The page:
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10 Do’s and Dont’s while supporting a loved one in anxiety

10 do's and dont's while supporting a loved one in anxiety

In the earlier post, we mentioned that it’s important to talk with friends and family about anxiety. It helps in reducing the stress. By doing this you can calm yourself. Support from family and friends is important to the recovery process, but it is not the cure. Getting better takes hard work, mostly from the person with the disorder, and patience from everyone involved.

Here is a list of 10 Do’s and Don’ts that you can follow to help your loved one in recovering from anxiety.

DO’s

  • Educate yourself about anxiety disorders, then only you will be able to understand what your loved one is going through.Educate yourself about anxiety disorders
  • You may feel resentful, helpless, frustrated or afraid, but it’s okay to feel like that. You have taken on a difficult task. You may feel resentful, helpless, frustrated or afraid, but it’s okay to feel like that
  • Be patient in the recovery process. Rome wasn’t built in a day.In supporting someone in anxiety you have to be patient in the recovery process
  • Your loved one should know that they can talk to you about it openly, without any fear of judgment.The person suffering from anxiety should know that they can talk to you about it openly, without any fear of judgment.
  • Ask them to call you anytime they want.Supporting a loved one in anxiety
  • Be supportive. Ask them what they need from you. When they are anxious, do they need a hug/space/talk or quiet? You can’t assume what they need; they are the expert.be supportive to the person suffering from anxiety
  • Be proud of them when they are improving. Give praise for every achievement, no matter how small. Sitting in a restaurant for 15 minutes may be a big step for someone who has avoided eating in public.while supporting a loved one in anxiety, praise every achievement
  • Observe how they calm themselves when they are anxious.
  • Note down every achievement. This will help in motivating them, when they are upset.Anxiety Recovery-note down all achievments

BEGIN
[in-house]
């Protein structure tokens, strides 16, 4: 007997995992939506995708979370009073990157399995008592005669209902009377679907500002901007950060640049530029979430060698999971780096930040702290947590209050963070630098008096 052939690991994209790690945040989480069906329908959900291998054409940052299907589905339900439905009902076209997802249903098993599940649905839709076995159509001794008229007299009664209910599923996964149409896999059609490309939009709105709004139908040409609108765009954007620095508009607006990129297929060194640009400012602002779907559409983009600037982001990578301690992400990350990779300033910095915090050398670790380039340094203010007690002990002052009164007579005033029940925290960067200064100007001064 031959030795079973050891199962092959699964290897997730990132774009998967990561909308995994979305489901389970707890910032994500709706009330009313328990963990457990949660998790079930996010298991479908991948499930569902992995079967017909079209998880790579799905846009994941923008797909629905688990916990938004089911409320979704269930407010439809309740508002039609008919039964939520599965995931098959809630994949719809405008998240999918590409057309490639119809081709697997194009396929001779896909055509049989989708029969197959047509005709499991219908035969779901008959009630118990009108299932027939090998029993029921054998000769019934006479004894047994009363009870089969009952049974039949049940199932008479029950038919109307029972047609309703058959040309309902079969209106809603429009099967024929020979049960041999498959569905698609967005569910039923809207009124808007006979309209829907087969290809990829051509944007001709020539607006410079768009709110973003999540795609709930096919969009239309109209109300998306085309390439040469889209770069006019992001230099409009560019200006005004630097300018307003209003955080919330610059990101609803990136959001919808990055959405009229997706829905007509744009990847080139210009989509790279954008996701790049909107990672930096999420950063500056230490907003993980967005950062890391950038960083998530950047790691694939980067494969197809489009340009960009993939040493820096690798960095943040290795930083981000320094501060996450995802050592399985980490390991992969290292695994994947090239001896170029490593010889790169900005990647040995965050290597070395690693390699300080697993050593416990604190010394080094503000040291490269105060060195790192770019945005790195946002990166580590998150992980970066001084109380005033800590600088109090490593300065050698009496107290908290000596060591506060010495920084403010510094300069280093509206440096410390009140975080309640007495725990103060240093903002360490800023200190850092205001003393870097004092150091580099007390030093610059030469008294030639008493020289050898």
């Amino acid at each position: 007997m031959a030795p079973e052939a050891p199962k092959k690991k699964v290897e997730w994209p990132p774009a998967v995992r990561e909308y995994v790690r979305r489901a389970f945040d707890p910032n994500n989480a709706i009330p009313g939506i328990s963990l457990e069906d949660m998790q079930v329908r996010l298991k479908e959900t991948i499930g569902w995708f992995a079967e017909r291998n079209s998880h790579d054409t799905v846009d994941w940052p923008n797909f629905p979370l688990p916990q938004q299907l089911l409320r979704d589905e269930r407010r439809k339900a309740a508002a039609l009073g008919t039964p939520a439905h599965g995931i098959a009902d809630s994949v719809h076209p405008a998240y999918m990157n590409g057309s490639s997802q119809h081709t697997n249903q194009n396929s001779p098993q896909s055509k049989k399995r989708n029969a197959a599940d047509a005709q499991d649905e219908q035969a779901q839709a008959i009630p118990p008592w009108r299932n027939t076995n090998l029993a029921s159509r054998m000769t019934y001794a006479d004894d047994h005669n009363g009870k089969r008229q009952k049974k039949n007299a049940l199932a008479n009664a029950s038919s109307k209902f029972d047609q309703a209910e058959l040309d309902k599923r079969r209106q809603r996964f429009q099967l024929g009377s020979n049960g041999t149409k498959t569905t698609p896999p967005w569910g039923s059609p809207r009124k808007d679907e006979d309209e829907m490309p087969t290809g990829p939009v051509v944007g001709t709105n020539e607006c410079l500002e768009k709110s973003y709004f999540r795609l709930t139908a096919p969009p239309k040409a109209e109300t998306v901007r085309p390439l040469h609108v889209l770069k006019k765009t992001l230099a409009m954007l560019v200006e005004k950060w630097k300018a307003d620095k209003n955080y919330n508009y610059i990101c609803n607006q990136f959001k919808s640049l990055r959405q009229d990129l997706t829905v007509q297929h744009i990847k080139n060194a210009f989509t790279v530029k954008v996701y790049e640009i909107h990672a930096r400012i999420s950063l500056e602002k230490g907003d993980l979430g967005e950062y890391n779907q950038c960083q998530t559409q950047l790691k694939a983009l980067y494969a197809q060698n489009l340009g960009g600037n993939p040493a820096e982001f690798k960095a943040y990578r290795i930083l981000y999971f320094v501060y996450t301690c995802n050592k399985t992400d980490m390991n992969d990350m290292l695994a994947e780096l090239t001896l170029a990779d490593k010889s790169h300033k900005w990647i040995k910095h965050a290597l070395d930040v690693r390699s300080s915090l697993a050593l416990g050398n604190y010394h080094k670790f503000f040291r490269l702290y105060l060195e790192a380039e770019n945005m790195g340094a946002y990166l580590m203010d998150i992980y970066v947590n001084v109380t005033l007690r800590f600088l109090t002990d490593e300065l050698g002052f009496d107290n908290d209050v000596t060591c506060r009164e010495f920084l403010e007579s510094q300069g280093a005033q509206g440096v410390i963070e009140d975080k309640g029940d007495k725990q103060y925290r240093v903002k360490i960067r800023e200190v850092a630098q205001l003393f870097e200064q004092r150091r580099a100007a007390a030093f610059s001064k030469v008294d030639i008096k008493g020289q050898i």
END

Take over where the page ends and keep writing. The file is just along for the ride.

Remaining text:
• Understand their fear. We all have fear of something in life. The more you understand their fear, the more helpful you will be to your loved one.Anxiety Recovery-understand the fear
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DON’T’s

  • Don’t get frustrated. You have taken up a difficult task, but it’s not an impossible one. So just hang on.
  • Don’t blame them or yourself for their problems.
  • Don’t panic when you see them anxious.
  • Don’t bring the topic of anxiety very often. Sometimes thinking about panic attacks lead to one.
  • Don’t say ‘get a grip’, ‘think positive’, ‘relax’. Never minimize their fear.
  • DON’T pressure them to take bigger steps than for what they are ready. Every little step builds self-confidence.
  • Don’t force them into doing things.
  • Don’t be overprotective. They don’t need a parent, but need to build self-confidence by facing their fears.
  • Don’t encourage avoidance. If they panic and leave a situation, allow them time to calm themselves and then suggest gradually returning to the situation.
  • Don’t quit. Persevere. There is effective treatment for anxiety, but time and patience are needed.

Read more about anxiety and how to manage it.

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References:

  1. http://www.calmclinic.com/anxiety/tips-for-friends-family
  2. http://www.adam.mb.ca/blog/tips-supporting-a-friend-or-family-member
  3. http://www.adaa.org/finding-help/helping-others
  4. http://www.mind.org.uk/information-support/types-of-mental-health-problems/anxiety-and-panic-attacks/for-friends-and-family/#.V5tcqet97IU
  5. http://www.everydayhealth.com/anxiety/anxiety-disorders-caregiving.aspx

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